The first music conveyance I could truly call my own was bestowed upon me at age six, when I tore the wrapping off my Christmas present and found a beautiful record player inside. It was baby blue and opened and closed with buckles. I didn't even own any records, but my mom and dad let me spin one of the two albums they owned. Thereafter, I borrowed 45's from my big sisters' collection from time to time. I was happy.

But being record-poor, I mostly relied on the radio for new, wondrous music. My mom had a Philco in the kitchen, and of course there was the radio in my dad's Ford Galaxie, and eventually I acquired a tiny transistor (with that single earphone). KRAD played all the hits of the day, and thus my transistor became my new best friend. It walked with me down country roads; it slept under my pillow at night. When I stayed overnight with my friend from town, we each carried our own matching transistors, tuned to the exact same station (Voila ~ stereo!) 

Sometime around the age of ten I got a job (dusting around the house) for which I was paid twenty-five cents a week and I was able to save up to buy my own 45's. And somewhere along the line I came into possession of a battery-powered record player. It was sort of an elongated egg-shape, and orange, I think. It required four D batteries that died too soon, and Dad wasn't pleased when he found his flashlight unnaturally lightweight because I'd stolen the batteries out of it. On the plus side, I became adept at sneaking into my big brother's room when he was away and pilfering his albums, which probably accounted for the short life of my Evereadys. It was all fun and games until one day my brother came home unexpectedly and I whisked the covers over the record player perched on my bed, subsequently forgot about it and sat down, breaking the arm.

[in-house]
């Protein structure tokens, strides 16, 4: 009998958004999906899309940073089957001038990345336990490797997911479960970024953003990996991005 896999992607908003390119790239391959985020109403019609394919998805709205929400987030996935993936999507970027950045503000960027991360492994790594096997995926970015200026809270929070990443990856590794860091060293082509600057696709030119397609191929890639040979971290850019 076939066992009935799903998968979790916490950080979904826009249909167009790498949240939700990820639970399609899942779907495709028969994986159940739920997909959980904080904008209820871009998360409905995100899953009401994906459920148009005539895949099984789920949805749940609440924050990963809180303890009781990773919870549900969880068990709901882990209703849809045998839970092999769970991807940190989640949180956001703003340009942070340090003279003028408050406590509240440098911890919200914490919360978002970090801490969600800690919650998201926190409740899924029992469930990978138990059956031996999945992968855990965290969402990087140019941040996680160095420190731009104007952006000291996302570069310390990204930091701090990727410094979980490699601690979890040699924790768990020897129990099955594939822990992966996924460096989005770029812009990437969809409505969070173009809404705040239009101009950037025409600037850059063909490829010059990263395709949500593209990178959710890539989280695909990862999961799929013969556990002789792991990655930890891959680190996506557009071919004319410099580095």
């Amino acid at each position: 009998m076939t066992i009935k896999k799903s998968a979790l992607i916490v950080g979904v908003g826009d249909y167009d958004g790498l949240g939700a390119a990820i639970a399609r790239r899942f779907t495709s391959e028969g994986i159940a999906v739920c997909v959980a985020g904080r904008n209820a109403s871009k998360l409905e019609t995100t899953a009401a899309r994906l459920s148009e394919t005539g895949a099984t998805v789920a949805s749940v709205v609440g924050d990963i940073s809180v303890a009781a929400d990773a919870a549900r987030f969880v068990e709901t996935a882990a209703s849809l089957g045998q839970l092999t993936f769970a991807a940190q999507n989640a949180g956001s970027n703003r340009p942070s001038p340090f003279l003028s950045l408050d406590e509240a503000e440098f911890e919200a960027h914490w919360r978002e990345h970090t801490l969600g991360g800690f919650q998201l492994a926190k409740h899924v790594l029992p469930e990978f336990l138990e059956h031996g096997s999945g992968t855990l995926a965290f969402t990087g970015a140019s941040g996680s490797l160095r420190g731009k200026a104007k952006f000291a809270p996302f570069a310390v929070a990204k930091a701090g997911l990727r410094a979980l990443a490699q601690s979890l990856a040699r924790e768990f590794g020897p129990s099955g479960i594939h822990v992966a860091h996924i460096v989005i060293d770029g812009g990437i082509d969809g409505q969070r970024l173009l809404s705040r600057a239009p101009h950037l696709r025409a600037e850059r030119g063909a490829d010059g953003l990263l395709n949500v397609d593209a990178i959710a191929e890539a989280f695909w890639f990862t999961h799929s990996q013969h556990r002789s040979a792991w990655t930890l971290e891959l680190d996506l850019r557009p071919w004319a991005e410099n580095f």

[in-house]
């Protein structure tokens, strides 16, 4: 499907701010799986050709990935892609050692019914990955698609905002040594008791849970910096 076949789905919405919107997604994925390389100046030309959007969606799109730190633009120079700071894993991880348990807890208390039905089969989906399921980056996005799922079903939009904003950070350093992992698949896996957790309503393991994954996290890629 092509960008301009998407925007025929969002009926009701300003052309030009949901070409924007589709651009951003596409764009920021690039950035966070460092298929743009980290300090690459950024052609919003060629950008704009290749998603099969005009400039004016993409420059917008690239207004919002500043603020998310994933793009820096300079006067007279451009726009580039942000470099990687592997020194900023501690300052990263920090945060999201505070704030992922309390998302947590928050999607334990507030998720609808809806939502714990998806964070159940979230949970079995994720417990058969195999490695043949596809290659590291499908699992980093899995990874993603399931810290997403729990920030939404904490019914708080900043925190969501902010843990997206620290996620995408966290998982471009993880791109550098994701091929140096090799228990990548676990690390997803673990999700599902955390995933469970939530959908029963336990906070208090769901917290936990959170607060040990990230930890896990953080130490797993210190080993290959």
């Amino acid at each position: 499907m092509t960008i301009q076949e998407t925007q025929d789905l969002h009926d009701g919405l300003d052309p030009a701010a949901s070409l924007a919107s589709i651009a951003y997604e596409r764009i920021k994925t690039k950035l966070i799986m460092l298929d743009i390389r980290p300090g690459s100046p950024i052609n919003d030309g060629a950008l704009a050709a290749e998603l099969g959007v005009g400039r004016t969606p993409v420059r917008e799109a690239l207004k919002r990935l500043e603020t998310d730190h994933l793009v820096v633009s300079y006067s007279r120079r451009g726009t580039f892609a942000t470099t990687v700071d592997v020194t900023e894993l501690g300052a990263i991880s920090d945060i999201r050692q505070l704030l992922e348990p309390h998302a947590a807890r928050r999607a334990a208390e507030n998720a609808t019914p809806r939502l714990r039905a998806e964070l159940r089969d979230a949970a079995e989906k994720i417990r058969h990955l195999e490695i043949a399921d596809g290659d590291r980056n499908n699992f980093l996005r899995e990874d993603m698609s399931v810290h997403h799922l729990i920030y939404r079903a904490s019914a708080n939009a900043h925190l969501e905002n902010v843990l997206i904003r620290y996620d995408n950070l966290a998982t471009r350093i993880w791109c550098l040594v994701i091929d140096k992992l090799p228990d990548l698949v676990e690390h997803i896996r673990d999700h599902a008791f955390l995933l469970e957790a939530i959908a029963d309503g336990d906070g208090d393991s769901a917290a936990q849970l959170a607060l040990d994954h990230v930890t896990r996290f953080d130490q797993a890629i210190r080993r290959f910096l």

I didn't get a decent stereo system until I was sixteen and had an actual summer job. By decent, I mean a hundred-dollar JC Penney setup, with speakers that could be separated, an upgraded turntable and an AM/FM radio. By now I had quite the album and single collection, plus I could stay up late and try to tune in WSM in Nashville or WBAP in Fort Worth. The clearest and closest great overnight station, however, was WHO in Des Moines. That's where I heard new music; not on my dinky local station.

For some reason I mostly bypassed the cassette phase, probably because I didn't own a player, but I briefly flirted with eight-tracks, due to inheriting my parents' old console stereo, which had an eight-track player built in. Overall, however, I stuck with vinyl. 

I don't remember when I became fed up with the inferior sound of the old console, but I became determined to buy a nice stereo system, which I did (on credit) in 1980. The salesman spotted a mark the second I breezed through the door and talked me into also slapping Stonehenge-sized B&O speakers (They're Swedish!) on my credit card, too. And granted, my new sound system was awesome.